This disparity in terms of race and class is not, as Troutman, and other researchers point out, is not an exception to the rule and similar disparities and inequalities can be found in many other American cities. However, another concern that further problematizes the situation in Louisville as well as in many other areas is gender prejudice and the health problems that women face. Gender differences therefore further compound the disparities based on race and class.
The following discussion will therefore revolve around the disparities between those residents of lower social and economic class compared to those in the higher social and economic brackets of the community. Furthermore, the psychological as well as the social aspects of these disparities as they are reflected in treatment and access to health care will be discussed. Following on from this will be an exploration of the role of physical exercise and how this can help to reduce these differences and disparities of health between these different groups.
Before discussing these selected variables in depth one first has to establish the extent of the disparity in health care between the western and the eastern parts of Louisville. Troutman's analysis of health disparities in the city produces the following results:
The age adjusted death rate from all causes for African-Americans was 1209.5/100,000 compared to 941.3/100,000 for whites
African-Americans had higher death rates for four of the six leading causes of death in Louisville.
(Troutman, 2006, p. 186)
In terms of specific ailments and health conditions it was found that heart diseases among African-Americans in the city were 357.6 compared to 297.4 for whites (Troutman, 2006, p 187). The rate for diabetes among African-Americans living in the West side of the city was an alarming seventy-four percent higher than for whites. Other figures that attest to the disparity in health between the two sections of the city included the fact that, "The infant mortality rate was twice the rate for African-American babies as compared to whites"(Troutman, 2006, p 187-188). It was also found that, "Age adjusted death rates from cancer among African-Americans was almost twice the rate of whites at 92.8/100,000 vs. 55.9/100,000" (Troutman, 2006, p 187-188).
An interesting aspect of Troutman's study was the link between lower rates for health and healthcare and other negative social factors, such as crime. For example, Troutman found that the homicide rate for African-Americans was six times higher the rate of homicides among whites and that African-Americans in the city had much higher rates of diseases such as syphilis, gonorrhoea and HIV / AIDS "(Troutman, 2006, p.188). There are of course many other variables that contribute to these figures but what they also imply is that people who feel marginalized and who do not receive equitable health support are more likely to deviate in a social sense. One could also link these facts to the finding that African-American men had the highest smoking rate in Louisville, and this is in a state with the highest smoking rate in the nation. (Troutman, 2006, p.188)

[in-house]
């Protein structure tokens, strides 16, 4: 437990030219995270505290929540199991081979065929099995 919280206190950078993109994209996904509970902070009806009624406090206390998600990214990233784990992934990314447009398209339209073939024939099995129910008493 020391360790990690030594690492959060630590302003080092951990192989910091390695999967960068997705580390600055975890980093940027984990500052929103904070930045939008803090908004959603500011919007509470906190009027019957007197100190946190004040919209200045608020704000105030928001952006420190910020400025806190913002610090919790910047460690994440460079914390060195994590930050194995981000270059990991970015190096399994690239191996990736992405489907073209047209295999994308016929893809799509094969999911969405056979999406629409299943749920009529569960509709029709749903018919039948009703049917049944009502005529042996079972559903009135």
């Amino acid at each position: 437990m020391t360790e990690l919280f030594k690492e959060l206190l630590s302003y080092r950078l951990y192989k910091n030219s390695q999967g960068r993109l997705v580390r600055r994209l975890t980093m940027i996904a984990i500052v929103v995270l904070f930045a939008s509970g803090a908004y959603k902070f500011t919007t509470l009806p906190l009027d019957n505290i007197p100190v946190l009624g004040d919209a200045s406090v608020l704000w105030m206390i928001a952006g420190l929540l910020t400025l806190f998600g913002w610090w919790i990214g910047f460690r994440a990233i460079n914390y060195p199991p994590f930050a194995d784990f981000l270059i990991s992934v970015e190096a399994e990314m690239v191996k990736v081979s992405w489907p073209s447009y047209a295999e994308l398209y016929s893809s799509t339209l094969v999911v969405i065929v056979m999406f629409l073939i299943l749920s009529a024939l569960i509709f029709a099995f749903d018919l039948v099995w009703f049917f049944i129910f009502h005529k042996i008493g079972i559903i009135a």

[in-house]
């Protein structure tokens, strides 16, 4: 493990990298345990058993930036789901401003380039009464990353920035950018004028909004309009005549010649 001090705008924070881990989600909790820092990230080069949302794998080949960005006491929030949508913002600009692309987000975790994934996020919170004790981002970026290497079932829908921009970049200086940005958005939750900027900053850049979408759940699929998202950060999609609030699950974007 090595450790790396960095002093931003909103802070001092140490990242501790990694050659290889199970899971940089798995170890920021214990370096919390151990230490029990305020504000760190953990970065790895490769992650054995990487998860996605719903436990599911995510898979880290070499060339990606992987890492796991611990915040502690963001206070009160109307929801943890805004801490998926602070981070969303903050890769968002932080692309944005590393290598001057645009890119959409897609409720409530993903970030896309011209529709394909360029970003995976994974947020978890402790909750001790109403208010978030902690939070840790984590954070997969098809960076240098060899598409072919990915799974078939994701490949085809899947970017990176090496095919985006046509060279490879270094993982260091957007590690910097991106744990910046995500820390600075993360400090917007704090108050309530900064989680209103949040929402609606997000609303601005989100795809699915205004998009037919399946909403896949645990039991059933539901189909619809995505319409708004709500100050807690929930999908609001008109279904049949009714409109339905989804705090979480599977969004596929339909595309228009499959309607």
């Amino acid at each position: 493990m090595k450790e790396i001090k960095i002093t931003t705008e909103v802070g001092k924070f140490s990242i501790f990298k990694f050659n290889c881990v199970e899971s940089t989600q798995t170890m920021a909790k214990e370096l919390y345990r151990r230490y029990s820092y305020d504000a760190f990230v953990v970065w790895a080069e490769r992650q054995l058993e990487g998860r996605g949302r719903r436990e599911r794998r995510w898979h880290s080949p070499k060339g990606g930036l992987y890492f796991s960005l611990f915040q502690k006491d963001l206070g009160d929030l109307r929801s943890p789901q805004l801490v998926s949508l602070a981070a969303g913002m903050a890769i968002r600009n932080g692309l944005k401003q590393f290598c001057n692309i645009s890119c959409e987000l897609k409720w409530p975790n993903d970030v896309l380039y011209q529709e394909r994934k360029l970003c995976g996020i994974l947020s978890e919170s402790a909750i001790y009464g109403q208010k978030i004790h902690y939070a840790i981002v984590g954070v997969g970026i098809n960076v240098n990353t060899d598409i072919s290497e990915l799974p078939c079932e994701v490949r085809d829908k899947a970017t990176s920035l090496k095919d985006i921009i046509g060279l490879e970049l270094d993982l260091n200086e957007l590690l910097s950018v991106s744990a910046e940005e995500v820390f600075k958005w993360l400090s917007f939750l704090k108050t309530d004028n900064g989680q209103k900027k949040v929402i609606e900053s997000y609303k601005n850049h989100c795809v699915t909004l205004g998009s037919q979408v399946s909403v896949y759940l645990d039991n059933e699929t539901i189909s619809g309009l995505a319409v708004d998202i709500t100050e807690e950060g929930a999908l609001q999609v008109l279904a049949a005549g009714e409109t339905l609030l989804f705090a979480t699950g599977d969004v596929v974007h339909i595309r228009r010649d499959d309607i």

3. Diabetes among African-Americans in Louisville.
A number of reports and studies attest to the fact that African-Americans as an ethnic group ".... disproportionately experiences illness, violence-related injuries and premature death" (Eliminating social and economic barriers to good health and safety: Louisville Center for Health Equity). This is a view that is consistent with the findings from studies of Louisville and particularly with regard to the western and mainly African-American section of the city. These include serious diseases such as cancer and diabetes, among others.
The health disparities are also linked to social and other inequalities, for example, in the mainly African-American neighborhood of the city "..., 39% of residents 25 years and older have not earned a high school diploma. The median household income is $21,906, compared to Louisville's $40,793" (Eliminating social and economic barriers to good health and safety: Louisville Center for Health Equity).
There is also a high level of alcohol abuse in this area, which in turn has serious health and sociological ramifications. For example, studies have found that alcohol abuse contributes to violent crime in the area; this in turn has the concomitant effect of impeding proper access to healthcare. As one expert notes, " Violence or the fear of it makes it harder for Louisville residents to eat healthful food and be active and also undermines efforts to create and sustain health-promoting food and activity environments" (Eliminating social and economic barriers to good health and safety: Louisville Center for Health Equity). Therefore, one could speak of a cycle of negative factors beginning with marginalization which leads to poor health outcomes.
A major health issue linked to deprived communities is diabetes. Diabetes and particularly…